By Darío Aranda
Ninety percent of the world's farmers are peasant and indigenous, but they have only 25 percent of the land. Peasant agriculture produces up to 80 percent of the food in non-industrialized countries. And the concentration of land in few hands is a global phenomenon. These are some of the conclusions of the investigation Hungry for Earth, of the international organization Grain. The study processes official and academic information from the last two decades and offers an X-ray of the world situation on earth. In Argentina, in twenty years, 33 percent of the smallest farms disappeared. “It is necessary and urgent to reverse the current trend and give small farmers the means to feed the world,” the research proposes.
“Peasants feed the world with less than a quarter of agricultural land,” is the subtitle of the report by Grain, an organization that specializes in analyzing the agricultural model and the role of corporations. On the second page of the report, he confronts the Food and Agriculture Organization of the United Nations (FAO): “He inaugurated 2014 as the International Year of Family Farming, he sang the praises of family farmers but not once did he mention the need of an agrarian reform. On the contrary, he announced that family farms already had most of the land, an incredible 70 percent. "
The Grain report claims the opposite. More than 90 percent of the world's farmers are peasant and indigenous, but they control less than a quarter of the world's agricultural land. And, with that little land, it produces most of the food. On average, the farmers' farms are only 2.2 hectares.
The work orders the information by continents. For Latin America and the Caribbean, it indicates that small farms represent 80 percent (17,894) of the total and have only 19 percent of the arable land (172,686 hectares). "Small farms are being marginalized to less land," explains the research and details that thirty countries have the greatest inequalities, where peasants represent more than 70 percent of the farms and have less than ten percent of the land. Of the thirty most unjust, six are from America: Chile, Guyana, Panama, Paraguay, Peru and Venezuela.
In section III the report details that peasants and indigenous people are rapidly losing farms, while large farms are growing. From Latin America, the cases of Argentina stand out, which lost more than a third of its farms between 1988 and 2008 (only between 2002 and 2008 18 percent of small farms disappeared). In Chile, between 1997 and 2007, 15 percent of the smallest farms were lost. In Colombia, between 1980 and today, peasants lost half of the land they owned. In Uruguay, in the last fourteen years, 20 percent of the farms disappeared.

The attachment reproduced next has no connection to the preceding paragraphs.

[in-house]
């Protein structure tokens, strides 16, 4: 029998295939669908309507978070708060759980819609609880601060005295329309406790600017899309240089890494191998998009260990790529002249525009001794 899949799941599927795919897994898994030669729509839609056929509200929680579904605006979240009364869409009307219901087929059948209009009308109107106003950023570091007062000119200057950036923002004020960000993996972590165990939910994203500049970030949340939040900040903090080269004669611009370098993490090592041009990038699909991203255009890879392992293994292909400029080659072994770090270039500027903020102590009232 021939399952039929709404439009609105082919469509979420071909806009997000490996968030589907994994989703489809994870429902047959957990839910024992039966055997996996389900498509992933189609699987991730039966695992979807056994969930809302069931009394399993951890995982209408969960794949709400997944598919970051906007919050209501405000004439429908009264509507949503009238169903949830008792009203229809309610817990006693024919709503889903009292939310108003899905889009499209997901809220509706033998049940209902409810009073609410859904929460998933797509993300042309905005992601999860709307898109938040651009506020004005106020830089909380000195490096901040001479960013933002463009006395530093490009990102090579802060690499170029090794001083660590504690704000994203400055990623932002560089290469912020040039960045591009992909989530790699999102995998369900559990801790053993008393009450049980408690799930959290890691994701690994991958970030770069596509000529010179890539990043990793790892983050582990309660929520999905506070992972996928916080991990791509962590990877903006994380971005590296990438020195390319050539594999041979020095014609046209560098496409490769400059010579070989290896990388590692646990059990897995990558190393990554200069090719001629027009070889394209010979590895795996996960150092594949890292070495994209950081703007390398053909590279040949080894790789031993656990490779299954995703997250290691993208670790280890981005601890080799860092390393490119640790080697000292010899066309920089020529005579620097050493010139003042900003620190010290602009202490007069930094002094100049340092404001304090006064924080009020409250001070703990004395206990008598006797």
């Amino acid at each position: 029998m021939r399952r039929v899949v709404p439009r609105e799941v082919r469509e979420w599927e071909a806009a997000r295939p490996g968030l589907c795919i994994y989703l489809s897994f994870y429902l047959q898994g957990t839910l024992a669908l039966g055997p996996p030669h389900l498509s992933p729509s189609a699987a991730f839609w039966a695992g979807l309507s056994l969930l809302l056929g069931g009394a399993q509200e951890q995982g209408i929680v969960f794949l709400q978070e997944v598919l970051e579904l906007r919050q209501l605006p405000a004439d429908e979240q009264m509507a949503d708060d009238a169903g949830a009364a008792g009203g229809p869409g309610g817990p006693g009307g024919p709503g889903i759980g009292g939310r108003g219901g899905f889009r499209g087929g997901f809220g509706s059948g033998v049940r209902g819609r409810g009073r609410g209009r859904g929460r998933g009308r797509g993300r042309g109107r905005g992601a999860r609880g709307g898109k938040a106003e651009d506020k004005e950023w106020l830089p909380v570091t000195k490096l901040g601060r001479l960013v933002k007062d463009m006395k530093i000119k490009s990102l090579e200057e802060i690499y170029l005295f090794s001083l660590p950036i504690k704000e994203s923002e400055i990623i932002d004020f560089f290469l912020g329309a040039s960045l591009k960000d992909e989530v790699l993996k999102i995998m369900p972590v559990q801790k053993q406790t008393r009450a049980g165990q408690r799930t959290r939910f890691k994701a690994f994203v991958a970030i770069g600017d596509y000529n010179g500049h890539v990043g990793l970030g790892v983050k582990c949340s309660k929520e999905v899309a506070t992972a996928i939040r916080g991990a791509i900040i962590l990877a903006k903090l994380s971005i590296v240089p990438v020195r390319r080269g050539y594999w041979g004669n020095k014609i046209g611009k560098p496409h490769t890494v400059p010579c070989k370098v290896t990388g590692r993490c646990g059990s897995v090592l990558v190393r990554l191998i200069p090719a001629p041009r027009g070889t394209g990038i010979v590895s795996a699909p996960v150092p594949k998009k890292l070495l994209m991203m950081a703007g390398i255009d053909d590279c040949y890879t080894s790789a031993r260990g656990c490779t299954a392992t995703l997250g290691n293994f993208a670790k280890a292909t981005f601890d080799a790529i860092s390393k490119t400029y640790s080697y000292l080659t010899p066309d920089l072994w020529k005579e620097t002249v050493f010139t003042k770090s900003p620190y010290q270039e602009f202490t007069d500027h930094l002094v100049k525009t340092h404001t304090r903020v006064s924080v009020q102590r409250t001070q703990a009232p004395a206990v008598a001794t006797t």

Carlos Vicente, one of the report's researchers, remarked that "the loss in Argentina of 33 percent of small producers in 20 years shows how the soybean model has been predatory" and warned that "the possibility of sustaining an autonomous feeding of our people are deeply hacked. " Vicente revalued that the peasants in Argentina have 5.8 percent of the land and "continue to be the main food producers in the country."
Grain establishes a direct relationship between the loss of land by small producers and the advance of mega-mining, oil, gas, and monocultures. “The tremendous expansion of mega-farms dedicated to industrial monocultures is perhaps the most important factor behind the eviction of small farmers,” he says, detailing four monocultures in particular: sugar cane, canola (rapeseed), oil palm and soybeans. It points out that, in the last fifty years, 160 million hectares were occupied by monocultures. "More and more fertile agricultural land is occupied by large farms that produce industrial raw materials for export, pressuring small producers to an ever-decreasing share of the land," he says. And it warns that, according to the same FAO, by 2050 the world area sown with soybeans will increase by 33 percent; sugarcane, 28 percent, and canola, 16 percent.
“Very quickly we are losing farms and peasants due to the concentration of land at the hands of the rich and powerful. If we don't reverse this trend, the world will lose its ability to feed itself, ”warned Henk Hobbelink, coordinator of Grain.
Research warns that land concentration "is reaching extreme levels" and that this policy has a direct consequence on the growing number of hungry people in the world. "We urgently need to review and relaunch genuine agrarian reform and territorial reconstitution programs on a scale never seen before that return the land to peasant and indigenous hands," Grain warns.